3. The path finding. Oh, the path finding.

    Have you seen videos of some of the worst Skyrim path finding bugs? Or maybe the Skyrim spoof? Yeah, it's like that. At one point you're on a quest with an NPC deep in one of the ruins, and I turned around, wondering where on earth the NPC had gotten. Turns out said NPC was underneath the catwalk I was on, walking through the instant death goo below. /sigh

    I've also seen bugs where an NPC keeps trying to get on a horse and the NPC keeps flickering between on the ground and on the horse. These are pathfinding issues that have seemingly been solved in most other video games, so the dev team really needs to tweak their code in this space.
  4. The stereotypes.

    If you're looking for deep characterization, video games typically aren't people's first choice. That being said, the NPCs are a laundry list of stereotypes: The Hot Farmgirl, The Idealistic College Student, The Church vs. The Scientists*****, The Greedy Competitor, The Tomboy, The Sassy Waitress With the Brooklyn Accent, The Farmer's Daughter Living with the Elderly Grandma, the Hot Girl with the Mysterious Illness, etc. They even have seven brothers who look and sound like they came right out of an episode of The Sopranos.******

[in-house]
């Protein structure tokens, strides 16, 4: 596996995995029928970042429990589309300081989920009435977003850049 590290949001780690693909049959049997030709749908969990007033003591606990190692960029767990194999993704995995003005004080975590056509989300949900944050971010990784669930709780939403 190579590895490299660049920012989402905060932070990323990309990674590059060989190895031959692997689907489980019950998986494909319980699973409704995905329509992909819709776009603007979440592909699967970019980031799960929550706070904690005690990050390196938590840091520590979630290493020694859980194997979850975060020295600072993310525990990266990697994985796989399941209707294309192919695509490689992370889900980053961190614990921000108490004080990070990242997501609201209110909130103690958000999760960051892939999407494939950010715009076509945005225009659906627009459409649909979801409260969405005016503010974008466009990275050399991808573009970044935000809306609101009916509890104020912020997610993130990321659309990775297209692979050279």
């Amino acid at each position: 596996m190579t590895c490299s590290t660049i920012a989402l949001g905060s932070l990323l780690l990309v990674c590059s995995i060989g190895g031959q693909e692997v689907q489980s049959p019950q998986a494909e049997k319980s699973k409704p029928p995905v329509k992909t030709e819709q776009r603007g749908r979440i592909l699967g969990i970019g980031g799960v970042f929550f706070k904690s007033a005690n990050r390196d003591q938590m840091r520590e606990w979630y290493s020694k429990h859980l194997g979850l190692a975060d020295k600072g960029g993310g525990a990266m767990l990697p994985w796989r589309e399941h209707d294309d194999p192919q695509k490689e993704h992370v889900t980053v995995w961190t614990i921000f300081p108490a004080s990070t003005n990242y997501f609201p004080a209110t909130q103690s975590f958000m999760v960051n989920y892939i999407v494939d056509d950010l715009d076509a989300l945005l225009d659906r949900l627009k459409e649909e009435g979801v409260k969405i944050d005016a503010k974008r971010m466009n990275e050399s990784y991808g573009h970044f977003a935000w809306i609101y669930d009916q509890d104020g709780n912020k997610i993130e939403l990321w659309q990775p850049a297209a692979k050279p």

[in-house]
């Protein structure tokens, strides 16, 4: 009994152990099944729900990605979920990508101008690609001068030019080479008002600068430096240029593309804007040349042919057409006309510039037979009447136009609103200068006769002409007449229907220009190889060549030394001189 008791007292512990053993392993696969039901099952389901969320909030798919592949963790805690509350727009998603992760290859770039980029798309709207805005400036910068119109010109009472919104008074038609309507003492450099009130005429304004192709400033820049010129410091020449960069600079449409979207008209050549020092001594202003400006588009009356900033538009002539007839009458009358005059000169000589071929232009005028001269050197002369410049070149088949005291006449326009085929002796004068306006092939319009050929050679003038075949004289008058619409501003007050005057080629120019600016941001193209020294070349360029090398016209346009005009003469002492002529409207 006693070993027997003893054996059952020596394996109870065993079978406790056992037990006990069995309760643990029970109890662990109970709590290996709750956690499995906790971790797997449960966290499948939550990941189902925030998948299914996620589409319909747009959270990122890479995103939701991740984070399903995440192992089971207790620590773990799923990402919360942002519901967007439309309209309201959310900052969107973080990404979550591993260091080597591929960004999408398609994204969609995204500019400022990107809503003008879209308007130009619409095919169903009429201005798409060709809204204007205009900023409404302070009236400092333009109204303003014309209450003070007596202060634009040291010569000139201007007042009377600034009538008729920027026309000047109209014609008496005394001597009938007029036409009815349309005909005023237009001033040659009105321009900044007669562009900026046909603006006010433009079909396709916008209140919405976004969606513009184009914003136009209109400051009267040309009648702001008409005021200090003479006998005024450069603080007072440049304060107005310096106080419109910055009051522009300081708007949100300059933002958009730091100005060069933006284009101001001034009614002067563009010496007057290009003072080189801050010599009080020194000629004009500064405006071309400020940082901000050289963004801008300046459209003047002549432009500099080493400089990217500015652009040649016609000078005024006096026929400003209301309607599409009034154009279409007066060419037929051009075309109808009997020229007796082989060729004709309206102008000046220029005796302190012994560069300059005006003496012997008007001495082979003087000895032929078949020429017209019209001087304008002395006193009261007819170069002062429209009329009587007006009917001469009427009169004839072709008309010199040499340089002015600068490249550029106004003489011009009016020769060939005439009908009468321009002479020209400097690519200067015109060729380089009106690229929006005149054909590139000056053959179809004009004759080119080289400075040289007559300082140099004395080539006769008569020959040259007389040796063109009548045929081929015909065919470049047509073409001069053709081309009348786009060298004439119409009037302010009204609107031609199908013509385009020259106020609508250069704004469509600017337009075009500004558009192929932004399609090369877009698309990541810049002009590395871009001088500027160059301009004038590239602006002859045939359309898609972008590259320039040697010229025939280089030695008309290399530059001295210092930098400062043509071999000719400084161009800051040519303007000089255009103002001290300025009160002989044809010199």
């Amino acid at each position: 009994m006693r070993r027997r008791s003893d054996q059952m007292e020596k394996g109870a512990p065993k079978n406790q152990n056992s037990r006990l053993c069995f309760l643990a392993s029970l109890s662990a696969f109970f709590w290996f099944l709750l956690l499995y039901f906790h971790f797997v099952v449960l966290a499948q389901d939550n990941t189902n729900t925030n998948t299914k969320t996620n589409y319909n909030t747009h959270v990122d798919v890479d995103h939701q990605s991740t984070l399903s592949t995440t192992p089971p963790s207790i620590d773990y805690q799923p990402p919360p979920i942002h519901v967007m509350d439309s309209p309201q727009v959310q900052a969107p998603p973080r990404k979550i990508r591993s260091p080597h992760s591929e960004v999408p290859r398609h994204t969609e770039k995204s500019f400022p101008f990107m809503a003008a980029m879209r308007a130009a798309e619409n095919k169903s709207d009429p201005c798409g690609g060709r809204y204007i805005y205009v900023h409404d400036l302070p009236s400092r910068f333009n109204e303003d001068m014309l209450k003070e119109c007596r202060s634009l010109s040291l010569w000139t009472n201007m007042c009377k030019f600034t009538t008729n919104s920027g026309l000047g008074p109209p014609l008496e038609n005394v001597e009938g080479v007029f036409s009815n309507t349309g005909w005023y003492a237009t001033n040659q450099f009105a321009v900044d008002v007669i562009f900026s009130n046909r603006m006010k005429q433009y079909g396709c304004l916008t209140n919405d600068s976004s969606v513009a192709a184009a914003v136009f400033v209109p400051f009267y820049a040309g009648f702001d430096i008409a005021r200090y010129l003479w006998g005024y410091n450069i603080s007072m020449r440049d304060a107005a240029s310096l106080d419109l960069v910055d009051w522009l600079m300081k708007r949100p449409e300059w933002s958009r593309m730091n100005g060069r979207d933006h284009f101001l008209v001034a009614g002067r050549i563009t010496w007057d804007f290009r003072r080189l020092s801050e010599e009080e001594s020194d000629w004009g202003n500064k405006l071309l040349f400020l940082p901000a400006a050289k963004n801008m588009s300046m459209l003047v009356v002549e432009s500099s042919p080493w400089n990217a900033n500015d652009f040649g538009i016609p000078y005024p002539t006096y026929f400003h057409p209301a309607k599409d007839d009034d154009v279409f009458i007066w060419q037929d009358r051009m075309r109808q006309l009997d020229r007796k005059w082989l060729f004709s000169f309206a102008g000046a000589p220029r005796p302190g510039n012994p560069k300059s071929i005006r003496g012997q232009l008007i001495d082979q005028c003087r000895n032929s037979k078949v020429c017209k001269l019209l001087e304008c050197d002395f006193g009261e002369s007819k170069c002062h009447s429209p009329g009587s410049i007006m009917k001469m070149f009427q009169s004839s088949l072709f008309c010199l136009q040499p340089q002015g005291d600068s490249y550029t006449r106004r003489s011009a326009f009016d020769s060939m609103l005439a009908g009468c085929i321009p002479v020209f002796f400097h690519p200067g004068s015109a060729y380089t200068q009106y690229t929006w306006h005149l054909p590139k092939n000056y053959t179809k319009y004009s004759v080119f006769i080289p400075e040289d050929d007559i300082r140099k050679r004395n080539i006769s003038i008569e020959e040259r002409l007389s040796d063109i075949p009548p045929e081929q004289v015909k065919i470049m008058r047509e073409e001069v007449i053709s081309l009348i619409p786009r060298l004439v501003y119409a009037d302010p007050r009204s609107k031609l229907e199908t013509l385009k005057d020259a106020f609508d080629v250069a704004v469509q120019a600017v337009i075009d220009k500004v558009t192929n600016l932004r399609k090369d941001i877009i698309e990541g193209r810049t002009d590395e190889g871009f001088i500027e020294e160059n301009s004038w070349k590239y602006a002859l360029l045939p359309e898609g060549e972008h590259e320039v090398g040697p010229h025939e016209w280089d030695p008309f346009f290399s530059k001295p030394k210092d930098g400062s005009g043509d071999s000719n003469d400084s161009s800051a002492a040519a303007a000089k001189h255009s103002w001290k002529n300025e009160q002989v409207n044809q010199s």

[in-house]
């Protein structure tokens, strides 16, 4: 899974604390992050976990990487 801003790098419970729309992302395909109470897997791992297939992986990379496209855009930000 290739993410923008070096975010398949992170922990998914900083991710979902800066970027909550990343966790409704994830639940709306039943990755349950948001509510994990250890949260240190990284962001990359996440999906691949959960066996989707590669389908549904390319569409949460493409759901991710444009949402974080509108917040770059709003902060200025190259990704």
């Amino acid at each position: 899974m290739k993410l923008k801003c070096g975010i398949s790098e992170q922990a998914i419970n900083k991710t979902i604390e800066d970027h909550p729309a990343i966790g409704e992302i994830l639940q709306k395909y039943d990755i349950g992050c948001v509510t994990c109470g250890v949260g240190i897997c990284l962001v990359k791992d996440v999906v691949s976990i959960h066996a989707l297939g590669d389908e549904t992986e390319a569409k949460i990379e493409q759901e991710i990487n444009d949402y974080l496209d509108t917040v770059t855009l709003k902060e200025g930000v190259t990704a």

The NPCs would also say the same couple of lines over and over again, depending on where you were with the story, so you quickly got used to the same thing over and over and over.
  5. The Pacing

    At first I thought the game was going to be fairly slow paced, but once you get into the mid-game everything seems to have a timer on it and there seems to be not enough time for me to get into tweaking my house and workspace the way I like it. The game burns through a daily clock much faster than Stardew Valley does, and I have to constantly be on my toes to organize my build schedule properly.